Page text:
Ardmore Ceramic Art gives form to mythological Zulu creatures

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Ardmore will be exhibiting new work, inspired by African mythology, at the Ebony Art Gallery in Franschhoek from October 22. Photo: Supplied

MISCHIEVOUS, and sometimes malevolent, tokoloshes and tagati, are a part of Zulu mythology.

 

Now these creatures have been given a physical form by a group of young artists from Ardmore Ceramic Art’s Winter School for an exhibition, titled Tokkies and Tagies, which will be taking place at the Ebony Gallery in Franschhoek, from October 22.

The style used to create these new ceramics harks backs to the work of Ardmore’s legendary sculptor, Bonnie Ntshalinthshali.

Speaking about the exhibition, Ardmore founder, Fee Halsted, said: “Every June, Ardmore runs a Winter School in search of new talent and this year Pomotso Mafuka, from Lesotho, arrived at our door. His interesting storytelling sculptures remind us of Ardmore’s early works.”

Mafuka is the latest in a long line of Sotho artists to work at the arts collective in Caversham, KwaZulu-Natal. Josephine Ghesa, who joined Ardmore Ceramic Art in the early 1990s, earned fame for her artistic and powerful mythological figures.

Since then other talented Sotho artists have come down the mountains in search of creative work, including Bennet Zondo, Thabo Mbele and Tebogo Ndlovu.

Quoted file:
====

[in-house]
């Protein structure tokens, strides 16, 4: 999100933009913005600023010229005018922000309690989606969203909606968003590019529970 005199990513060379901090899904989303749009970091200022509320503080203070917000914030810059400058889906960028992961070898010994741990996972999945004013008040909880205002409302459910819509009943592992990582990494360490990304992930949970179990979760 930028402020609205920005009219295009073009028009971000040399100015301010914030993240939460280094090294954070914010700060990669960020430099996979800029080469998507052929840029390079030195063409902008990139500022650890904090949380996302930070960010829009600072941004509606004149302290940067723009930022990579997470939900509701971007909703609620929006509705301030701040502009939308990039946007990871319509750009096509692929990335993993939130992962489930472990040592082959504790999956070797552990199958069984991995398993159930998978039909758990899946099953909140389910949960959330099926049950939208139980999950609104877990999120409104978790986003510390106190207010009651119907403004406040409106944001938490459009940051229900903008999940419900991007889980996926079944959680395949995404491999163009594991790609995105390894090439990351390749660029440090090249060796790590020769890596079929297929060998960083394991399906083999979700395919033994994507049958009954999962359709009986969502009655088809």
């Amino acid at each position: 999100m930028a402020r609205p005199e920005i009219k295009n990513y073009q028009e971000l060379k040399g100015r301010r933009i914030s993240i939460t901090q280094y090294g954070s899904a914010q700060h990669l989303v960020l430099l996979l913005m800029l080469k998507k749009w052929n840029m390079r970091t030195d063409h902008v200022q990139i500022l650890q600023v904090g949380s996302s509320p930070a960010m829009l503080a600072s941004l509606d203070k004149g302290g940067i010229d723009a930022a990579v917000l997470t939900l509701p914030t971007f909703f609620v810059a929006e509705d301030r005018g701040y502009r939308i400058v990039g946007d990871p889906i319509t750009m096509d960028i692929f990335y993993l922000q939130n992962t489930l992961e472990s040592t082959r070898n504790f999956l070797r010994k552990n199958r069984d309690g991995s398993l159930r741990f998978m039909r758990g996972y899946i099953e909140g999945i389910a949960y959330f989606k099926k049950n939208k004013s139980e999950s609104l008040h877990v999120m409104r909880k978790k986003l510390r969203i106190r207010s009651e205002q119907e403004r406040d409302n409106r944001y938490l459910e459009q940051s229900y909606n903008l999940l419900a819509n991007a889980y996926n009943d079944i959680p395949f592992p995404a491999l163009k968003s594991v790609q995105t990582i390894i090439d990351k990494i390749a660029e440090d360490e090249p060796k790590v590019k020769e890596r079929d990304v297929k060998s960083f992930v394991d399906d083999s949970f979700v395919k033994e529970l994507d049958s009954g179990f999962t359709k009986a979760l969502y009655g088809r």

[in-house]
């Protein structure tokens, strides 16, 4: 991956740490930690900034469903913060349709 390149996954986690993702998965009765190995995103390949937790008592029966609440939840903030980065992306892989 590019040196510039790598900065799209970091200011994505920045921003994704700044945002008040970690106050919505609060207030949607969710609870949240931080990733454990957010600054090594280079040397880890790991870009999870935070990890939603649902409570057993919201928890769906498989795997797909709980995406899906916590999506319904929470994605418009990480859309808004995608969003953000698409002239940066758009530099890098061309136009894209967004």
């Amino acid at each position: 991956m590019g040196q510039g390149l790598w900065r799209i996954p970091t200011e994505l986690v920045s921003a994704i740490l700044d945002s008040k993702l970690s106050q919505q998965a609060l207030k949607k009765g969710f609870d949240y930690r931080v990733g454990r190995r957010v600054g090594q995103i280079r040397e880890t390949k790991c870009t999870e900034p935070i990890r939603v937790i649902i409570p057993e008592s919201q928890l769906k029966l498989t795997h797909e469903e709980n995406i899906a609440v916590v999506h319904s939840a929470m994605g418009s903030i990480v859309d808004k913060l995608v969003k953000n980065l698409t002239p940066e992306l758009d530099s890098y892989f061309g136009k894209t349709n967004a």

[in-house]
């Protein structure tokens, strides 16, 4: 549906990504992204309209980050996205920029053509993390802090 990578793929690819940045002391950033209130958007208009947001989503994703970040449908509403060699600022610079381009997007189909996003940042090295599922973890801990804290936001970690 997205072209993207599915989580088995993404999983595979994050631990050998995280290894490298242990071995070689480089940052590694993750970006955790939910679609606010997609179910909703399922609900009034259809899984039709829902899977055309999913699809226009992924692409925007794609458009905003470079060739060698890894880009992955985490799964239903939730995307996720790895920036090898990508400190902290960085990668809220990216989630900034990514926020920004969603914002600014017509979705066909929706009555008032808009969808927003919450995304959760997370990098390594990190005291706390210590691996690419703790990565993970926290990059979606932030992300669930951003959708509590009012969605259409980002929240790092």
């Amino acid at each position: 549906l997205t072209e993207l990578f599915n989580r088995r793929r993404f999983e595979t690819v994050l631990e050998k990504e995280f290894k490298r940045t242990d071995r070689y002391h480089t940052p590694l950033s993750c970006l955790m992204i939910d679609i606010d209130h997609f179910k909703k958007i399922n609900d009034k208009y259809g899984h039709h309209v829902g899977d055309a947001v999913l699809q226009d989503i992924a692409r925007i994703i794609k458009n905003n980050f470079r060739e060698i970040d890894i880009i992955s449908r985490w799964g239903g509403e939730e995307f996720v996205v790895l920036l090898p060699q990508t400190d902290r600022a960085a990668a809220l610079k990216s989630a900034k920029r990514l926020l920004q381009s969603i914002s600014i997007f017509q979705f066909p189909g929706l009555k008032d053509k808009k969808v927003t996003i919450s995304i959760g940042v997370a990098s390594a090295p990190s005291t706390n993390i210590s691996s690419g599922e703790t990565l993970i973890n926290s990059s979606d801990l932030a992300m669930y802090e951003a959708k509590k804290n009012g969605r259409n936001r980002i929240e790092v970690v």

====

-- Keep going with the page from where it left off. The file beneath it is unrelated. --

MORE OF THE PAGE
Among the ceramics going to Cape Town is Mafuka’s Bull Champion, which features a bull holding a vulture.

“The bull is proud and stands on a hillock with his hand on his hip, proudly defying death, which is symbolised by a vulture,” says Halsted. “It could represent how Pomotso feels about how, with his talent, he has overcome poverty and walks tall amongst the Zulu men. Cattle are also important to Sotho and Zulu people as they indicate wealth.”

Another Mafuka work features a female leopard with her paws on her head. “It’s as if she fears she cannot provide for her cub, which is hanging off her back.  This could represent how women feel when their adolescent children can’t fend for themselves,” said Halsted.

New painters from the Winter School, Nhlanhla Zulu and Mthokizi Mkhize, have enjoyed painting the sculptures.

“It is interesting how school blazers and ties, trousers and jackets have been painted onto the figures. It seems that these young painters see themselves in these creatures … an animal is representative of themselves and the life experiences they have to face,” says Halsted.

Ardmore’s ‘Tokkies and Tagies’ exhibition can be viewed at Ebony art gallery in Franschhoek, as part of Art Franschhoek, which gets underway on the weekend of October 22 and 23. Inquiries: 021 876 4477.

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WHAT ARE TOKOLSHE AND TAGATI?

At its least harmful a tokoloshe can be used to scare children, but its power extends to causing illness or even the death of the victim.

The creature can be banished by a n’anga (witch doctor), and, according to legend, to keep a tokoloshe away at night, you need to put a brick beneath each leg of your bed.

A tagati, meanwhile, is a wizard, witch or spiteful person who operates in secret to harm others or who uses poisons and familiar spirits to carry out harmful deeds. The term was first recorded in 1836 and derives from the Zulu word umthakathi, which means someone who mixes medicine.

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